A turbo-charged global solidarity movement for girls’ education, started in Africa which pushed world leaders into diplomatic action in days. As far as mobilising the grass roots go, you’d be hard pushed to find a clearer example than #bringbackourgirls.
So is “hashtag activism” (bleurgh) killing grassroots politics? No. Of course it isn’t. It’s massively, immeasurably, improving it.
The internet is the most fundamental shift in communication since the printing press. It’s unfathomable why certain members of the commentariat disregard it as a valid—let alone incredibly powerful—platform for people to engage with and change policies.
There’s a funny thing going on. If you want to buy stuff, read the news, find love, talk about parenting, share photos or tweet about your lunch, the internet is an empowering, innovative and open space.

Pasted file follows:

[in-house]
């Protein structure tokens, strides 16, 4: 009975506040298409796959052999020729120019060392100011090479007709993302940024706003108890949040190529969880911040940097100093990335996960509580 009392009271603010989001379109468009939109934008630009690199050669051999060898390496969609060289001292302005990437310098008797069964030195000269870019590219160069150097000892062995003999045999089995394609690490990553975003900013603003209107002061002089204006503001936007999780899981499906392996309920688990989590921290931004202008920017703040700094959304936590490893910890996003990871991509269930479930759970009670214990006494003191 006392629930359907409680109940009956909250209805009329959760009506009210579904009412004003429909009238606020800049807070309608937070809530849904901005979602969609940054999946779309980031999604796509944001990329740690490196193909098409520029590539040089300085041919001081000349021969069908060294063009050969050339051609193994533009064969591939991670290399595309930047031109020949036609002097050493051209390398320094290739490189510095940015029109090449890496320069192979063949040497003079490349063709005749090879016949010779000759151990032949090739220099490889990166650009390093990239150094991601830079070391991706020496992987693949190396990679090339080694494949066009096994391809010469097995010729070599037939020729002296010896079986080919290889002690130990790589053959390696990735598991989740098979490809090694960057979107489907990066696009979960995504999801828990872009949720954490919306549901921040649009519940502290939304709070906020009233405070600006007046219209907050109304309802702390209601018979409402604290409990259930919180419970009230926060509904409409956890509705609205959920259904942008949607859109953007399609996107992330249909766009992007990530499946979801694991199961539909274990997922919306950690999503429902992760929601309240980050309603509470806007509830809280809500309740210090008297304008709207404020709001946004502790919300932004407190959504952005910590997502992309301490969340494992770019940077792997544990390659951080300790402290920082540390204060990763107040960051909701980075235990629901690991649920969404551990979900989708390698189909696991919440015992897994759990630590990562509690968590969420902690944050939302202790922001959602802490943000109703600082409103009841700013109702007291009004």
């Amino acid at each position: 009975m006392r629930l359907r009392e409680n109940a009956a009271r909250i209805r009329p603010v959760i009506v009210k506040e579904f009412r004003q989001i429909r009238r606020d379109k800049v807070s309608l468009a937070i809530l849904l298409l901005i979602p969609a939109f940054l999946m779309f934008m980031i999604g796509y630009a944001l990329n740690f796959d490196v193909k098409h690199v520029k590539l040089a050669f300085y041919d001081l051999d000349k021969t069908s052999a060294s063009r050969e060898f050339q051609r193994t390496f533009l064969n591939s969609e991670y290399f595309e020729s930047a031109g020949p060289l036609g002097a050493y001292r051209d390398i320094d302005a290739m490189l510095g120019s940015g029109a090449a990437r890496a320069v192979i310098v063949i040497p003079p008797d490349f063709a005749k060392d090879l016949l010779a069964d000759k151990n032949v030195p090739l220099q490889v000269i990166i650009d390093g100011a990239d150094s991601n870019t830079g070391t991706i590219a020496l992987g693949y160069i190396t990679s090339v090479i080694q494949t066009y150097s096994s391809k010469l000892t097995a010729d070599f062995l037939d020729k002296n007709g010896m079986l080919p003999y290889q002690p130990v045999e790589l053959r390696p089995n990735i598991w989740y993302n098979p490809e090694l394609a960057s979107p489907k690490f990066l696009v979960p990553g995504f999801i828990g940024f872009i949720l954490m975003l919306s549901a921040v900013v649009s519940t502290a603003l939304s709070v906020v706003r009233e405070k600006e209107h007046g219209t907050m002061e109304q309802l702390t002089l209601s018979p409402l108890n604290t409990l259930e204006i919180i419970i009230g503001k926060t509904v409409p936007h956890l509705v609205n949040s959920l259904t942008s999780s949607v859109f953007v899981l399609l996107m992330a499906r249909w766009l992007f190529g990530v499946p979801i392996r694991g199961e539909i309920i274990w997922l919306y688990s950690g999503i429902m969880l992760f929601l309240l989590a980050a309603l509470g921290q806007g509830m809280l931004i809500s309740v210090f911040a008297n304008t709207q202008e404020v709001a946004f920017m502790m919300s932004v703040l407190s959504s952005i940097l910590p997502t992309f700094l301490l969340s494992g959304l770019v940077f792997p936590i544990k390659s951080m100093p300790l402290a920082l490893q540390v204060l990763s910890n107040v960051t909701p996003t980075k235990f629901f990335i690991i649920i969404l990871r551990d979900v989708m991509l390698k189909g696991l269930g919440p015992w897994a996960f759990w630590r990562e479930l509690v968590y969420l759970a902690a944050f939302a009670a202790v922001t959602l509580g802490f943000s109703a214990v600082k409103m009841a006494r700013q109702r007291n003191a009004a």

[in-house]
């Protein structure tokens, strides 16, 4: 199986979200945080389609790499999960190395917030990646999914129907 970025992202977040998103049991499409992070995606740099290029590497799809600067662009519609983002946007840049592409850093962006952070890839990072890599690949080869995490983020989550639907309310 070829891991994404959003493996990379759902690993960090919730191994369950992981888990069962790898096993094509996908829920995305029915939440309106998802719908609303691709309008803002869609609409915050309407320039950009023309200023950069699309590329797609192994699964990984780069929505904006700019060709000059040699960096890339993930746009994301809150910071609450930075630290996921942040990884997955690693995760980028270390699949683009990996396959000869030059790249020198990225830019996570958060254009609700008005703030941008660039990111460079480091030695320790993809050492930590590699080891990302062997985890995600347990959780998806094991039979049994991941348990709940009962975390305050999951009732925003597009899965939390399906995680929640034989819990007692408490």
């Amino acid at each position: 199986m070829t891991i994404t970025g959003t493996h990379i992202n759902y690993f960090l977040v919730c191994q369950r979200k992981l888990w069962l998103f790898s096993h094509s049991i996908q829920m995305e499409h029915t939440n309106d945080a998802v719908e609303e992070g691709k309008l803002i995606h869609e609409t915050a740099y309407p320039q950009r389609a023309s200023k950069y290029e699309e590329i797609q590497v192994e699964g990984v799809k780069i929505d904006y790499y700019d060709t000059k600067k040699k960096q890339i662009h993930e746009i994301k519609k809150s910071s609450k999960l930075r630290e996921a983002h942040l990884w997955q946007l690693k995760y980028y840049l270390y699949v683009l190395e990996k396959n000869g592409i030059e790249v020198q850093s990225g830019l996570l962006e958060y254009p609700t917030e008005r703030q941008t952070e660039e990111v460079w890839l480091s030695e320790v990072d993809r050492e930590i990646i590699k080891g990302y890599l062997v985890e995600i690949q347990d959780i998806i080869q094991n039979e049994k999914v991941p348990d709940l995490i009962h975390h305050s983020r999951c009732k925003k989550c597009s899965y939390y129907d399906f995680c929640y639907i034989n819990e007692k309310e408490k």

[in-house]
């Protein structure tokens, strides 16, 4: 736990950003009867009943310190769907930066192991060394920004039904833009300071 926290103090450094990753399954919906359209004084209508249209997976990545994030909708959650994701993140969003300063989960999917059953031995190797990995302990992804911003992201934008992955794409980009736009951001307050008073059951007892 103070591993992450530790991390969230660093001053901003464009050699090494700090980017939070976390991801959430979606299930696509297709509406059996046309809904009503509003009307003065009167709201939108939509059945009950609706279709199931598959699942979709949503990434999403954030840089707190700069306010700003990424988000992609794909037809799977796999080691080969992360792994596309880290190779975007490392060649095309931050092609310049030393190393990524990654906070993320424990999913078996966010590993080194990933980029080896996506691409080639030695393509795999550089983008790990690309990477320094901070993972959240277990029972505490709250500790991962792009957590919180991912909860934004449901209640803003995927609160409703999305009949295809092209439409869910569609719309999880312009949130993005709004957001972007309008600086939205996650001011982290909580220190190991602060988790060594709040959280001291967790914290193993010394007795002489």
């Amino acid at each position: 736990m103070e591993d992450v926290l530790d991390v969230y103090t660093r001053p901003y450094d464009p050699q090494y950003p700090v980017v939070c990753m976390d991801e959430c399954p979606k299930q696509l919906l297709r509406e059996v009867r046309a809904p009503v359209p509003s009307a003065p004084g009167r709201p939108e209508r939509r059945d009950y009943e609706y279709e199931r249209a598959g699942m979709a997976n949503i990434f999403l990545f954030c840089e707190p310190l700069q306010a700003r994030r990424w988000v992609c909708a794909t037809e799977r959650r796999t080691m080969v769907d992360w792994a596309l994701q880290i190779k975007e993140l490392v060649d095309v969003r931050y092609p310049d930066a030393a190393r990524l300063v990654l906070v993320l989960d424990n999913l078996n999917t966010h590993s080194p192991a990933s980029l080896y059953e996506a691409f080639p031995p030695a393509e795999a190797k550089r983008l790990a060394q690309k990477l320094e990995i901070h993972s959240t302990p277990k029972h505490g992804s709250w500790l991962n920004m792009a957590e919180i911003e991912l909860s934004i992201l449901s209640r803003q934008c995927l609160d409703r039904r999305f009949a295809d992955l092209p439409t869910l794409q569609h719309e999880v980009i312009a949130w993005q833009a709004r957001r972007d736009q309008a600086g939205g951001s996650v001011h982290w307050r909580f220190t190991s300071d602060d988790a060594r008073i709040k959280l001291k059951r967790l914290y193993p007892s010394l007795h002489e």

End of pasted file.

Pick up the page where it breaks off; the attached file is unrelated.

But if you express a view on an important issue and that issue isn’t resolved 24 hours later, it’s dismissed as a waste of time—a reductive, distracting place where “keyboard warriors” (double bleurgh) tweet and share petitions instead of doing the real work of sitting in very long boring public meetings or trudging about in the rain.
Petitions and hashtags don’t change the world. But neither do marches, writing to MPs or chaining yourself to doors as standalone tactics. What does change the world is networks of like minded people doing a range of things that put pressure on the institutions that govern our lives to deliver the change we want to see. The web has made this the very best time in history to be a campaigner. For modern social justice movements to be really successful, we need more online action—not less.